Kentucky education officials release “Healthy at School” guidance plan

FRANKFORT, Ky. — Kentucky education officials have released the “Healthy at School” guidelines to help ensure the safety of children and faculty as they prepare for the fall semester.

The interim commissioner of the Kentucky Department of Education, Kevin Brown, listed several safety practices to prepare schools for the upcoming school year, news outlets have reported.

These safety practices include:

  • Schools are required to enforce social distancing in close contact settings such as hallways and classrooms and if at least 6 feet of space cannot be maintained, each student will be expected to wear a mask.
  • If any student has a temperature greater than 100.4 or is showing symptoms of COVID-19, which can include cough, diarrhea, rash, vomiting or exposure to someone who has tested positive for COVID-19 within 48 hours, they must stay home or will be sent home.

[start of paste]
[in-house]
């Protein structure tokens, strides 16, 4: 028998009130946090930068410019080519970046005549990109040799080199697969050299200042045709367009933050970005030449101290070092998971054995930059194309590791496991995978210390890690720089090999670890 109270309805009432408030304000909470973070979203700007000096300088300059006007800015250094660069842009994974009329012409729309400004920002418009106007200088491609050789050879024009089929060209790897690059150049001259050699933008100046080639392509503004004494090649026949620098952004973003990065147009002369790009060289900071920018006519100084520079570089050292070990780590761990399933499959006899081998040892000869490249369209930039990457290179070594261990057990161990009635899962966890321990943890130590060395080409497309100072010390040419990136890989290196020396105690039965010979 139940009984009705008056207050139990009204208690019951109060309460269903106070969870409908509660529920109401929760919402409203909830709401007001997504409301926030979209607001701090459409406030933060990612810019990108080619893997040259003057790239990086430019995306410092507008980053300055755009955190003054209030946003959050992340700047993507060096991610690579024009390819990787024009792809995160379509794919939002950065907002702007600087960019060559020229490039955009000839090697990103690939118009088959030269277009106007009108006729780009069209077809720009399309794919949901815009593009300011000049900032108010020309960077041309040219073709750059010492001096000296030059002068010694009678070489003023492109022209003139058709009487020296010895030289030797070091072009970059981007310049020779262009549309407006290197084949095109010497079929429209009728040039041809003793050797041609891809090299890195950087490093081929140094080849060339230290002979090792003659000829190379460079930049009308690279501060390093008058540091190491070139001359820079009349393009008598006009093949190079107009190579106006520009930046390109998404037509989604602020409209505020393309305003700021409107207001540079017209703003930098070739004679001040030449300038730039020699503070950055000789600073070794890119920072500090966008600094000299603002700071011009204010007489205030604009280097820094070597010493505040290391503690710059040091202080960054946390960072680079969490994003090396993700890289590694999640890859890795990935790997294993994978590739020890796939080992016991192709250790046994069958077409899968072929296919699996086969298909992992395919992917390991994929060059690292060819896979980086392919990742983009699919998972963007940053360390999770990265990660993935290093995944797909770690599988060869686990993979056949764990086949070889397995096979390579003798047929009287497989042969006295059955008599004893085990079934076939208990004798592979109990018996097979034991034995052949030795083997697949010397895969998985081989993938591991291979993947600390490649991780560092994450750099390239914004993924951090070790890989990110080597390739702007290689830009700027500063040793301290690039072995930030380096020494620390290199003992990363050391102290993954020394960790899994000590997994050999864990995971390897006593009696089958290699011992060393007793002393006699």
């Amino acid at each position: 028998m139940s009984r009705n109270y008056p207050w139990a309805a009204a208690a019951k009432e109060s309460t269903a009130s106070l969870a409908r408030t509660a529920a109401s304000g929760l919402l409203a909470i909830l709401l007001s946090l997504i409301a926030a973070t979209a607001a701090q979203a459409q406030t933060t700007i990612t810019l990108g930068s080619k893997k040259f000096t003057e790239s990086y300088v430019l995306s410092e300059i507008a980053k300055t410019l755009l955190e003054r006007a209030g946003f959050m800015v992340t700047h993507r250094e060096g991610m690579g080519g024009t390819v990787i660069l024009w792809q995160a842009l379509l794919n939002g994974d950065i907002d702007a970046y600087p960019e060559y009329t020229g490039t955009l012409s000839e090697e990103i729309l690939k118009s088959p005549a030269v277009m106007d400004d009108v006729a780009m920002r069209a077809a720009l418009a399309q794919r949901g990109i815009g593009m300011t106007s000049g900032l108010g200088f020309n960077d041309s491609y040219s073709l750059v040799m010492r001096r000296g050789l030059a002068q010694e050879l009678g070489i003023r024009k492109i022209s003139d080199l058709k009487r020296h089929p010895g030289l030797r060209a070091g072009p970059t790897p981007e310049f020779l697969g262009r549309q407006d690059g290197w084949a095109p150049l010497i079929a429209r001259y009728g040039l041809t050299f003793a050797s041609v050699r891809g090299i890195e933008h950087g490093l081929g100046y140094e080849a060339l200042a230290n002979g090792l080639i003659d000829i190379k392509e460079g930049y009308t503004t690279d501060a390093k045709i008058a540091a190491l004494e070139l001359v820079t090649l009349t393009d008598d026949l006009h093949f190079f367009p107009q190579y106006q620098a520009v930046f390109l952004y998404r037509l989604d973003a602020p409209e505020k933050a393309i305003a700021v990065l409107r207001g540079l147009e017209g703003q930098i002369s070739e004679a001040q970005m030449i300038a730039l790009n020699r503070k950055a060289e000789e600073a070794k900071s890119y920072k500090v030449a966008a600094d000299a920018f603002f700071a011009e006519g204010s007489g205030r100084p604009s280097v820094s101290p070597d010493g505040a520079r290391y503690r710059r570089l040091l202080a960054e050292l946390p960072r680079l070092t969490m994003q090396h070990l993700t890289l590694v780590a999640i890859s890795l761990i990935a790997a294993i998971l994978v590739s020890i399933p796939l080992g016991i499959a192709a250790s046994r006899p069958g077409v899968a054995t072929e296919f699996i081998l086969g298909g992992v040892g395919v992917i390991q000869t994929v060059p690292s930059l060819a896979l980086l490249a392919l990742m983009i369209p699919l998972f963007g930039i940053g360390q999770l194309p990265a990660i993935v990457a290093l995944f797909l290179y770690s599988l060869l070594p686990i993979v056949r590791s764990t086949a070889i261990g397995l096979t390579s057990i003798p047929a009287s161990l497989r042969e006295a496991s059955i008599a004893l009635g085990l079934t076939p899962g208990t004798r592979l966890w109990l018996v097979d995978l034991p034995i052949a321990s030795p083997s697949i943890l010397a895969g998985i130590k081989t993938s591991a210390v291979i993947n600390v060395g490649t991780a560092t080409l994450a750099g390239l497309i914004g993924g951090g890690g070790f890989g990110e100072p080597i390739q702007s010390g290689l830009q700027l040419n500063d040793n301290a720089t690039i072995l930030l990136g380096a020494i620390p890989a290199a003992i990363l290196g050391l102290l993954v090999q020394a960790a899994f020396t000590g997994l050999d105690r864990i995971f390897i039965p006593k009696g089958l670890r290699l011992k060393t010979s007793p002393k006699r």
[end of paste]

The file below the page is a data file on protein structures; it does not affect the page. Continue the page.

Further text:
• School districts are required to clean and sanitize surfaces at the school, including buses.
  • Schools must help local health departments with contact tracing if a COVID-19 outbreak occurs. Health departments will need access to documents including bus manifests and seating charts to determine possible contacts.
  • Lines of tape must be placed every 6 feet, just like what has been placed in public shops, restaurants, gas stations, etc. Assemblies must be limited and follow guidelines equivalent to large gatherings.

Children who exhibit symptoms of COVID-19 and have a temperature higher than 100.4 will not be allowed on the school bus.

Kids with medical conditions will be the only exception allowed to not wear masks while inside the building.

The state is giving school districts the flexibility on how they decide to come back. Some schools, for example, may choose to start out the year by doing strictly digital learning.

“I believe that we have the best teachers, administrators, and staff in the country,” said Brown. “Seeing what I saw in our school districts, all 172 of them, what they did last semester … what they did and how they did it tells me that they will be doing this and they will be meeting these expectations because they know that’s the best thing for their students.”

Mountain Top News will provide more updates on any changes to the “Healthy at School” rules and regulations as the fall semester approaches.

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